Many health officials criticize the modern American diet, suggesting that our grandparents’ nutrition was notably superior. In reality, most people in the ‘50s and ‘60s ate a high-fat, high-cholesterol and high-sugar diet. Local grocers sold only full-fat versions of dairy products. Most recipe books listed lard—a solid block of pig fat—as a cooking staple. And dinner in many households consisted of the standard meat and potatoes. Few of these dietary habits met today’s threshold for “healthy.”
But that hasn’t stopped lawmakers from using food as a scapegoat for obesity. Just this week, the Los Angeles City Council recommended a ban on new fast food restaurants, Oregon’s Multnomah County proposed a menu labeling ordinance, and Senator Hillary Clinton called for a total overhaul of U.S. food regulations. We may not have more “bad” food in our lives, but we certainly have more paranoia. As Reason magazine reminds us:
It’s also easy to forget that before America fell in love with cheap, convenient, standardized junk food, it loved cheap, convenient, independently deep-fried junk food … The idea that rootless corporate invaders derailed our healthy native diet may be chicken soup for the tubby trial lawyer’s soul, but in reality overeating fatty, salty, sugar-laden food is as American as apple pie.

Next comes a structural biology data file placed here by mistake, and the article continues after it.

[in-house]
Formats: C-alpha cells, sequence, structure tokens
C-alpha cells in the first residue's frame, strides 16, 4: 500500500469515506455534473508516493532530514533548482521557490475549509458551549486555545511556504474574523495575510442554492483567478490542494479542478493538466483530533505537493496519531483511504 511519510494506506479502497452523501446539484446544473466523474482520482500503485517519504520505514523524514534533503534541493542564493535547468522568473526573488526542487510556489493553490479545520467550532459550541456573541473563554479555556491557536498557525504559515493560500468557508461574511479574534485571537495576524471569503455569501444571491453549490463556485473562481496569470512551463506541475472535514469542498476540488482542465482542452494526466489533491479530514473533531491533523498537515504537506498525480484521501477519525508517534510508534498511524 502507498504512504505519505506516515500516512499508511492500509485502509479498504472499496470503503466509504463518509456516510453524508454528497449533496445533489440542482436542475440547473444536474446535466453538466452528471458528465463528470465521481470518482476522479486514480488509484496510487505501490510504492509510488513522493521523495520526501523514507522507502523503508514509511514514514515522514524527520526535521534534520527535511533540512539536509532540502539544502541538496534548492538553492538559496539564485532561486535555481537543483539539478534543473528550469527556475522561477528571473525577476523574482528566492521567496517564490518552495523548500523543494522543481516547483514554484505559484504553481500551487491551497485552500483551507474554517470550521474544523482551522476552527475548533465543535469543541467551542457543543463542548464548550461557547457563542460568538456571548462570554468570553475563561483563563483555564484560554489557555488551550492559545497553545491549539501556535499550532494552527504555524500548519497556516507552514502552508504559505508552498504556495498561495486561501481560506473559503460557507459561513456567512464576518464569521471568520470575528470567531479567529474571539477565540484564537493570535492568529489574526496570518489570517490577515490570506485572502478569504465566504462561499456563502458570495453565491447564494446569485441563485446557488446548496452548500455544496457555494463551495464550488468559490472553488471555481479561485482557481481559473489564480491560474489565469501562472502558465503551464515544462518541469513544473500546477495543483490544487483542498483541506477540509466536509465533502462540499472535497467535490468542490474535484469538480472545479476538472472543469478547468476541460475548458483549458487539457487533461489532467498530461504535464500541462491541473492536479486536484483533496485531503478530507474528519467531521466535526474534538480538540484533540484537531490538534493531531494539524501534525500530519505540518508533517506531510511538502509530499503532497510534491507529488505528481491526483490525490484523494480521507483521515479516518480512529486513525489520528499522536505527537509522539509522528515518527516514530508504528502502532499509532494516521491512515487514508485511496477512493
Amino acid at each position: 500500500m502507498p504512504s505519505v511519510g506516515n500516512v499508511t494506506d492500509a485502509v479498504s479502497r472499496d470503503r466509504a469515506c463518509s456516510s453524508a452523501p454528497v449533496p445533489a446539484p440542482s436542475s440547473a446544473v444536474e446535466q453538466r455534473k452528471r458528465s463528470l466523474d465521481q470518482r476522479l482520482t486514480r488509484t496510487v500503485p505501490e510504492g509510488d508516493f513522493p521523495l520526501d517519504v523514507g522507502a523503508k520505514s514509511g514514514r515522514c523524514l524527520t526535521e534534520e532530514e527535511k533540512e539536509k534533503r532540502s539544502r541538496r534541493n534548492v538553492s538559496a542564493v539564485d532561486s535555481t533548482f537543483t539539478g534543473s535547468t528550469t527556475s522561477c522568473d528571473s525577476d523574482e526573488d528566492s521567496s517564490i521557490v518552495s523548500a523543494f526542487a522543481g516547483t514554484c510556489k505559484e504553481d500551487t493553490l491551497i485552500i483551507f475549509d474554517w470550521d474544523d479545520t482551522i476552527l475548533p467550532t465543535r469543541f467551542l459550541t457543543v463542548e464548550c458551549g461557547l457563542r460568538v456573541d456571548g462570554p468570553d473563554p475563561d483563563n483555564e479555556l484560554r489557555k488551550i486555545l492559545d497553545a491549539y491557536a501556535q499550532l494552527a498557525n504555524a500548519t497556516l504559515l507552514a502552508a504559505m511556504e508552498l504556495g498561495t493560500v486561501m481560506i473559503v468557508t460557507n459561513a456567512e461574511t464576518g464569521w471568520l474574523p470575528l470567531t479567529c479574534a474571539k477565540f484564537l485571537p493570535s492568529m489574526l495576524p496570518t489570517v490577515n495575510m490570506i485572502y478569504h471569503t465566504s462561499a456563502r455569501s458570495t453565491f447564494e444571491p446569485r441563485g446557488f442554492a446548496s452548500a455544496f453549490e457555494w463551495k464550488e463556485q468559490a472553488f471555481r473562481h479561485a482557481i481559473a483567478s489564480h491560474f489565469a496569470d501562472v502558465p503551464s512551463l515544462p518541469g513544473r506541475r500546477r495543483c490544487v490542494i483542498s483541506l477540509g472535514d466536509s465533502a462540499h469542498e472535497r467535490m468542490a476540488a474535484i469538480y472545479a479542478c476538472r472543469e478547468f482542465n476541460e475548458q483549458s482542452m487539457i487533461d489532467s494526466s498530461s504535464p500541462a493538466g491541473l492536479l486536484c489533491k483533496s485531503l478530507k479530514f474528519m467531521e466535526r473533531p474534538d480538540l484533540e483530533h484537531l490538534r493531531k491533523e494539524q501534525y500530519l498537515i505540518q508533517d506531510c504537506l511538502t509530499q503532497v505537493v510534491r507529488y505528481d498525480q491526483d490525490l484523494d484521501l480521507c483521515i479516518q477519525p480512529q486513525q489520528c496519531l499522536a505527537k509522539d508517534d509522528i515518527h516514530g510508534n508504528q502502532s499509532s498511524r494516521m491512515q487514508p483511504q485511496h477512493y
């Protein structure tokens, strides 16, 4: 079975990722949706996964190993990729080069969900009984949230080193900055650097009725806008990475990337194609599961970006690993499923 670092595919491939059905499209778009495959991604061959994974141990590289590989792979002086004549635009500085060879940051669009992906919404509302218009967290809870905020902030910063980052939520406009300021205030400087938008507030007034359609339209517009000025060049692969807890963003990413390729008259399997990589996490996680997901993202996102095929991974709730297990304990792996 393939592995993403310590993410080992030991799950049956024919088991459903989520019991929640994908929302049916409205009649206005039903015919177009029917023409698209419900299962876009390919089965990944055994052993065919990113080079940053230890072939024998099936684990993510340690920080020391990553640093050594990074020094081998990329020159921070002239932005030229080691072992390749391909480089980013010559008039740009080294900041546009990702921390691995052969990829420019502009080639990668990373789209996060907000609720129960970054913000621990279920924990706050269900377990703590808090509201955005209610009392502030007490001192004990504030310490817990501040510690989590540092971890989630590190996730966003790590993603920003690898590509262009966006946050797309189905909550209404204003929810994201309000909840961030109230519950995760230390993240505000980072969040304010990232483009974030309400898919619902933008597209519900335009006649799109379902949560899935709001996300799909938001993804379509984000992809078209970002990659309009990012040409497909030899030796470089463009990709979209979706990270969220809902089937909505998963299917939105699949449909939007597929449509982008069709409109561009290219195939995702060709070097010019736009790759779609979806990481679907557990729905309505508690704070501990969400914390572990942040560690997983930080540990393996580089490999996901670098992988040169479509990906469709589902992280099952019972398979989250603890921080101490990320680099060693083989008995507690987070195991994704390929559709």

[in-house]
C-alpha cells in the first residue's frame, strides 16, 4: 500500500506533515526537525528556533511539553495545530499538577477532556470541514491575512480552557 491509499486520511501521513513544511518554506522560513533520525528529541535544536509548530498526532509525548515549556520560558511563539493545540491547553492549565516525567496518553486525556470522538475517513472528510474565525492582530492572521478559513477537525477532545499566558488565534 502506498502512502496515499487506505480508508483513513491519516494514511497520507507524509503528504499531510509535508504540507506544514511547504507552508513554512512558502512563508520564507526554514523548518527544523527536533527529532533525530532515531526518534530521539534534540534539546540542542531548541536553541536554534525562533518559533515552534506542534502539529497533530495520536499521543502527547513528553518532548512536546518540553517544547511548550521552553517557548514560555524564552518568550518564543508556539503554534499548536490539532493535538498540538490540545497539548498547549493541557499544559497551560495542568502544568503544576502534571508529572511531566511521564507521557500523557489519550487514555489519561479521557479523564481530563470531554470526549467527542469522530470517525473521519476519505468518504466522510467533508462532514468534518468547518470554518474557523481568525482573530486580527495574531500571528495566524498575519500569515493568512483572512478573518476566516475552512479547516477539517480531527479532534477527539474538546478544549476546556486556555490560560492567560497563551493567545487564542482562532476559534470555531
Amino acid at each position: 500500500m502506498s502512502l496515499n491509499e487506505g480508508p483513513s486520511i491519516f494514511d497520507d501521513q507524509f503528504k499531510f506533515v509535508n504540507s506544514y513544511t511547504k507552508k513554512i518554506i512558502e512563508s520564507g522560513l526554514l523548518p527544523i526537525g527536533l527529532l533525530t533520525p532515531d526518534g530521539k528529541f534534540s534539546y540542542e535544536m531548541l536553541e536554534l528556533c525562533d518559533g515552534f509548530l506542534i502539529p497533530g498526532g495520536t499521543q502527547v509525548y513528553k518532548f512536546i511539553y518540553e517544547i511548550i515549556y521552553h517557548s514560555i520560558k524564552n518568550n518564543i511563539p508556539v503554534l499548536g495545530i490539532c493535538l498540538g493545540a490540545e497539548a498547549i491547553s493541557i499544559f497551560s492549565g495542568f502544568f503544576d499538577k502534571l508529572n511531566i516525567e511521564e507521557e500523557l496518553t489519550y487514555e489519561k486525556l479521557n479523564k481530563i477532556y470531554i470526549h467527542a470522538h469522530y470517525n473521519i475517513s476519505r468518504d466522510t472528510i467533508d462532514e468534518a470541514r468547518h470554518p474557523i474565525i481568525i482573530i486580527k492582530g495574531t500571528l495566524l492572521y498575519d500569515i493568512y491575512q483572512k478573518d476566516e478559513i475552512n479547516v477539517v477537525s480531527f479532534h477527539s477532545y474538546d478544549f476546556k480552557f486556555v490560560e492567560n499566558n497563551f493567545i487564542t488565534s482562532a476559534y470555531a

Other politically correct assumptions are easily debunked by a quick survey of the facts. In today’s New York Times, author Sarah Murray breaks down the misconceptions about “food miles.” Murray points out that a ship carrying hundreds of thousands of vegetables containers is much more energy efficient than a pickup truck traveling 10 miles to haul a few baskets to a local farmers market. And there’s even a larger picture:
Perhaps the most powerful driver of the local food movement is its rejection of industrialized production. Yet feeding the world’s 6.6 billion people, more than half of whom now live in cities, is not possible without mass production.